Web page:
Concerned with your project’s power consumption but don’t want to constantly leave an ammeter wired in series with your power supply? [Rajendra] feels your pain and has recently documented his solution to the problem: a variable-output bench top power supply that clearly displays load current consumption among other things!
Everything is wired up in a nice roomy enclosure that has front-panel access to ±5V and variable outputs, an adjustment potentiometer, and even an input for an integrated frequency counter. A PIC16F689 MCU runs the show and displays the variable output voltage and current on a 16×2 character LCD. Although clearly useful as is, the PIC has plenty of I/Os and muscle left for future expansion and a capacitance meter has already been hinted at as and addition for version 2!
The power supply itself is pretty straight forward and uses 7805 and 7905 voltage regulator ICs to provide ±5V DC output. A LM350 IC also provides a variable output of between 1.25V and 9V – limited to 3V below the input voltage, in this case a rectified 12V from a standard transformer.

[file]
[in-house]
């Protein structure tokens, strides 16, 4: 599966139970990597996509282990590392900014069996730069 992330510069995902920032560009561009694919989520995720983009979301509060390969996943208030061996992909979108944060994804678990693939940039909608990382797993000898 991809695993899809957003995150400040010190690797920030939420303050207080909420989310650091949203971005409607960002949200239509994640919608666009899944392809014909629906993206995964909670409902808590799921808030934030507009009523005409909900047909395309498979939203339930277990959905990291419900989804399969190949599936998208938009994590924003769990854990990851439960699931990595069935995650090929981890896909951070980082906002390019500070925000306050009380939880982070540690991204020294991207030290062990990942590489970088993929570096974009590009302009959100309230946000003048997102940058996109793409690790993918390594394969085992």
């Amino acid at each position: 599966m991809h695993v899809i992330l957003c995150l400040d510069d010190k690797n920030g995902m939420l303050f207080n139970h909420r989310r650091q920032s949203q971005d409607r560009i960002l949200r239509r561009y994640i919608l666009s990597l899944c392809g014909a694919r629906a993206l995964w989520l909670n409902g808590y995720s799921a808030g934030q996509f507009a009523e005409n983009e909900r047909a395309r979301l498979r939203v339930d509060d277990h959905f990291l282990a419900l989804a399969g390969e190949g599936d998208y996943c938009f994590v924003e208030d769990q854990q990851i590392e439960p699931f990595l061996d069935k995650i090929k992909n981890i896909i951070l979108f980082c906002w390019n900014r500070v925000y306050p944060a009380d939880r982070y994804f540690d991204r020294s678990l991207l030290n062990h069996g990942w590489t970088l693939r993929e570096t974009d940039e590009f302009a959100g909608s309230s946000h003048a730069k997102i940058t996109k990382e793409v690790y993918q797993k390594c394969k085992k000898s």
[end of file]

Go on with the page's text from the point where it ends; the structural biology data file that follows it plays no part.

In order to measure current, a shunt of low but known resistance is wired in series with the output. In high-current applications these shunts are typically made of alloys that maintain a fairly consistent resistance across a wide temperature range. Since the currents in this project will be limited to a few Amperes there shouldn’t be too much resistive heating going on, and a 5 foot length of 22AWG wire wound into a coil provides a convenient and low-cost alternative. The voltage dropped across this resistance can then be measured and is directly proportional to the current flowing through it as related by Ohm’s law. This voltage drop reduces the voltage presented to the actual load as compared to the output of the regulator IC where the voltage is being measured in this case, but is accounted for in the code before the value is displayed on the lcd.
Full source code and schematics are provided and plenty of time was devoted to explaining some of the trickier concepts such as amplifying or decreasing signal amplitudes to levels suitable for ADC input and how to use a prescaler to count high frequencies exceeding the PICs own 20MHz oscillator. Also, although this design limits the current sensing capabilities to 1.2A, alternatives to the op-amp stage are discussed that could increase this limit.
Overall this project should be very approachable to even novice hackers and is a great way to practice many basic electronic concepts. What makes it even better is that the end result is a useful tool for future prototyping.